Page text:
It’s unbelievable how fast the time goes by. It was only in January that I started my new role of Lead Software Engineer at Thomson Reuters, and here we are six months later. Lots of things have happened during those two quarters, and I feel I really grew a lot professionally. I am part of a new team charged with revitalization of TR’s data feed architecture. I live and breathe C++14 and low-latency is my middle name 😉Thomson ReutersThomson Reuters is a much different place than any of my previous gigs. It’s a large, mature company with thousands of well-known clients. Oftentimes I need to interface with our developers in St Louis, Beijing and Hong Kong, sometimes at ungodly times of the day. Good organization is key. Our code is also well designed. I must admit this is the first time that I was forced to write extensive unit tests. It took some time to get used to, but now I really appreciate them. It’s much quicker to find obvious behavior bugs accidentally introduced by code changes. I cannot believe I’ve gone so many years without proper unit test coverage.

Despite Reuters’ size, I feel like I have a lot of power to innovate on my and cross teams. This was something I feared I’d lose in a large firm, but thankfully I was proven wrong. There is plenty of autonomy.

And finally – the people. I am lucky to be surrounded by lots of smart, kind people who are a pleasure to work and hang out with. I’m learning tons of new stuff, which is a definite plus. Let’s keep this thing going! 🙂

TT Platform finally out!

So it finally happened! After all these years of hard work designing, implementing, and unnecessary re-writes (thanks Rick), the TT Platform is finally a go. This is very exciting! Now anybody can sign up and try out my TT Mobile client and enjoy the cloud trading experience. Great job team!

Take a look at the official announcement page.

While I wasn’t able to find a link for the TT SDK download, I am certain that it will become available soon. I had a lot of fun working on the Algo Team, especially on TT SDK. It is the foundation of everything algo-related, including ADL. My friends who left TT are joking we should start offering TT SDK consulting services, since we are the ones who created it. That is actually not a far-fetched idea. Stay tuned 😉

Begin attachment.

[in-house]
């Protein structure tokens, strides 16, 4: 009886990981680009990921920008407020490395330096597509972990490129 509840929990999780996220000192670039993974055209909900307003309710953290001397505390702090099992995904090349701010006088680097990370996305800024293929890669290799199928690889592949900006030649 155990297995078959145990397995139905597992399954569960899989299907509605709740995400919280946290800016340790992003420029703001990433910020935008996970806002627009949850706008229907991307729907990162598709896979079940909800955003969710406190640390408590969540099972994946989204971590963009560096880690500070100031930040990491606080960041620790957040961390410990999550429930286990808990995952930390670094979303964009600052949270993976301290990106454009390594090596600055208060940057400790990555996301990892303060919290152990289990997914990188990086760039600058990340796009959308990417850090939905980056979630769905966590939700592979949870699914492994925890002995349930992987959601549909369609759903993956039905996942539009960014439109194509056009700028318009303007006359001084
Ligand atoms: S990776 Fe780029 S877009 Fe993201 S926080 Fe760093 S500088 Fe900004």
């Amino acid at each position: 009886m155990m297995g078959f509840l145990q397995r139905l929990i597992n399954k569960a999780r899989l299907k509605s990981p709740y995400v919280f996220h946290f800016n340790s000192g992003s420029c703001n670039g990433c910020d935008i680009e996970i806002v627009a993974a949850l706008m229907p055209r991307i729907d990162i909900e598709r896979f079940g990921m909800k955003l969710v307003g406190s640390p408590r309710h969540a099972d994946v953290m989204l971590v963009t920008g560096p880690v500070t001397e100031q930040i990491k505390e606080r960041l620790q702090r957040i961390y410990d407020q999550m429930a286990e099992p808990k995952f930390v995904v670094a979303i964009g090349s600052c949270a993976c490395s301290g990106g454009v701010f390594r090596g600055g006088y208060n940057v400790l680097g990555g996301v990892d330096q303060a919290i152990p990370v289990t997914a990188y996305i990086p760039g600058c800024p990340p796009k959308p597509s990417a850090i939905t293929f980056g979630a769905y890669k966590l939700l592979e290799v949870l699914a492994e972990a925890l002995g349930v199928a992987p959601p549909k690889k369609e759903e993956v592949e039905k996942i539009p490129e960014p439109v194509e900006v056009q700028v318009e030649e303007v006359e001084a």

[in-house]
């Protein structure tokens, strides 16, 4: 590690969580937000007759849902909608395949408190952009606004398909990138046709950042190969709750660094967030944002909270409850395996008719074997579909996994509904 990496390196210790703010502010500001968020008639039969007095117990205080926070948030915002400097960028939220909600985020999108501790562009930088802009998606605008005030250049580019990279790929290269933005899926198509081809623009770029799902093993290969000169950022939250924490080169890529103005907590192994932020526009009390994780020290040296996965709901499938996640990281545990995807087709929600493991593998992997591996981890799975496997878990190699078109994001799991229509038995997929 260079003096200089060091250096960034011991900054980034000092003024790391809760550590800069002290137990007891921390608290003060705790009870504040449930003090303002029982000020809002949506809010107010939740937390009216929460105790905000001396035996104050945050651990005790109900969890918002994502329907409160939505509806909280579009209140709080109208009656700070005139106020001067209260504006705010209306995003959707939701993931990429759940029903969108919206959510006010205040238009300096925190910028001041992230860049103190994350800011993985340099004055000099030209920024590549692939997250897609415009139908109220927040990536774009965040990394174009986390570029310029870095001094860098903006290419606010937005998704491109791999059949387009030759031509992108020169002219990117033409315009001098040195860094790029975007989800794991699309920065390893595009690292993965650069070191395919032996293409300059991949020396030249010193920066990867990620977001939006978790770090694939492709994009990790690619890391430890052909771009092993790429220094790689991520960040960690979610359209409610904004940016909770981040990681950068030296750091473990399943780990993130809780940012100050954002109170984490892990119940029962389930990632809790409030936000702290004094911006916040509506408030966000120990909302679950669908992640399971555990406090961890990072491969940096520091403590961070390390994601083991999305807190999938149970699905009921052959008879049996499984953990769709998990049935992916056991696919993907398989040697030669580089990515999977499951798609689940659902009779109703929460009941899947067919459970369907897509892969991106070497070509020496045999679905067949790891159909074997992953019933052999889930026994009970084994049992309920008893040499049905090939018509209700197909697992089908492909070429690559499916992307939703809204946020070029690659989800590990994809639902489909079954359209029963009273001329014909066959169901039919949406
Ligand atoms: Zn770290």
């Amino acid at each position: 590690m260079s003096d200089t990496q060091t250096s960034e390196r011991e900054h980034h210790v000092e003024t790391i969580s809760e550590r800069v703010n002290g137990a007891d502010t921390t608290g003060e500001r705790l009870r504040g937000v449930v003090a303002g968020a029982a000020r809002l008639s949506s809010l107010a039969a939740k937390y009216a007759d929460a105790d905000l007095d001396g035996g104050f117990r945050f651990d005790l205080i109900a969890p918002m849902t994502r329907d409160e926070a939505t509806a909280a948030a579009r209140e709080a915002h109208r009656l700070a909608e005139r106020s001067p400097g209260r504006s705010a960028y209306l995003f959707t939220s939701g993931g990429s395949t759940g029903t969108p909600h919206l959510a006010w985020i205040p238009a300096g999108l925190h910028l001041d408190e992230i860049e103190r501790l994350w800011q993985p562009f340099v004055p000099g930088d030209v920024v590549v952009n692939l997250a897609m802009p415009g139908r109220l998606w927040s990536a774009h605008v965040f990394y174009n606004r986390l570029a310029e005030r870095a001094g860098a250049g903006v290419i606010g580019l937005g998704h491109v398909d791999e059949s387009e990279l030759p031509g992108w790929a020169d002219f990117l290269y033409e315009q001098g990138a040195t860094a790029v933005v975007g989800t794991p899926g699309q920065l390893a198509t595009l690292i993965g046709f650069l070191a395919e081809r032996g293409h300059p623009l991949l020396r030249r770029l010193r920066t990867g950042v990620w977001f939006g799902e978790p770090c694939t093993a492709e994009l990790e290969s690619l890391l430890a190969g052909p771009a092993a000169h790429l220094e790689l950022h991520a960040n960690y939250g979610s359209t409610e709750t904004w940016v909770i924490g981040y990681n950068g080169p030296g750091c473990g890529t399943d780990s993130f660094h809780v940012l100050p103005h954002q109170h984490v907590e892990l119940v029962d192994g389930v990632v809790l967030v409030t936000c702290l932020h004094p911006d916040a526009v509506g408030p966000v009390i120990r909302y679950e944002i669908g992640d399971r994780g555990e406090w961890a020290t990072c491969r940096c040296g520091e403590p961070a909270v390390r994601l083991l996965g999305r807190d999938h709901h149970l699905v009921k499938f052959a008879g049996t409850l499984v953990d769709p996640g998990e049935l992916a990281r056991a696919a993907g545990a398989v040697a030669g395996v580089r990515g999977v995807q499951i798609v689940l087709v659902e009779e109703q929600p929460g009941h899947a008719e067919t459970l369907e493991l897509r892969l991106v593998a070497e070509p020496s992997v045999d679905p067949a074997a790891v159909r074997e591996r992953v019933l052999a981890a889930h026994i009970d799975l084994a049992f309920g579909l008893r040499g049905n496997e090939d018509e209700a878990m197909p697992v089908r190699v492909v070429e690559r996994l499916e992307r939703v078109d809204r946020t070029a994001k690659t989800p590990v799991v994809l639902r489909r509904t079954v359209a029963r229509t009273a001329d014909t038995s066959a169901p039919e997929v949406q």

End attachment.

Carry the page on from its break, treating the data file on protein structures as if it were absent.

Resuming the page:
TT Mobile showcase

My friends at TT are really busy trying to get the mobile clients out the door and into production. TT’s twitter account is buzzing with all kinds of photos and videos. I am really happy and proud of how far my apps have come. The end result is looking beautiful and I am sure the end-users will be delighted by both the design and functionality.

I really enjoyed working on TT Mobile, as it presented a very unique set of challenges. How to effectively push price updates over potentially slow cellular connections? How to ensure users don’t accidentally place trades (butt trading anyone)? And how to effectively integrate with the rest of TT’s eco-system? I think the team did a splendid job and the apps are rock solid. One disappointing fact is that both Android and iOS apps could have been released over a year ago, had we chosen to re-use logic. There are ways to write the code once, and use it verbatim on multiple mobile platforms (naturally the look-and-feel needs to be done separately, so that the app feels “native”). I have long argued with the executives and advocated for shared business logic, since it seemed like a no-brainer.

  • Shorter time-to-market. In today’s fast-moving world it’s imperative to be there first.
  • Lower cost of development.
  • Less bugs.
  • Parallel releases on multiple platforms.
  • Lower long-term maintenance costs.
  • Less testing effort.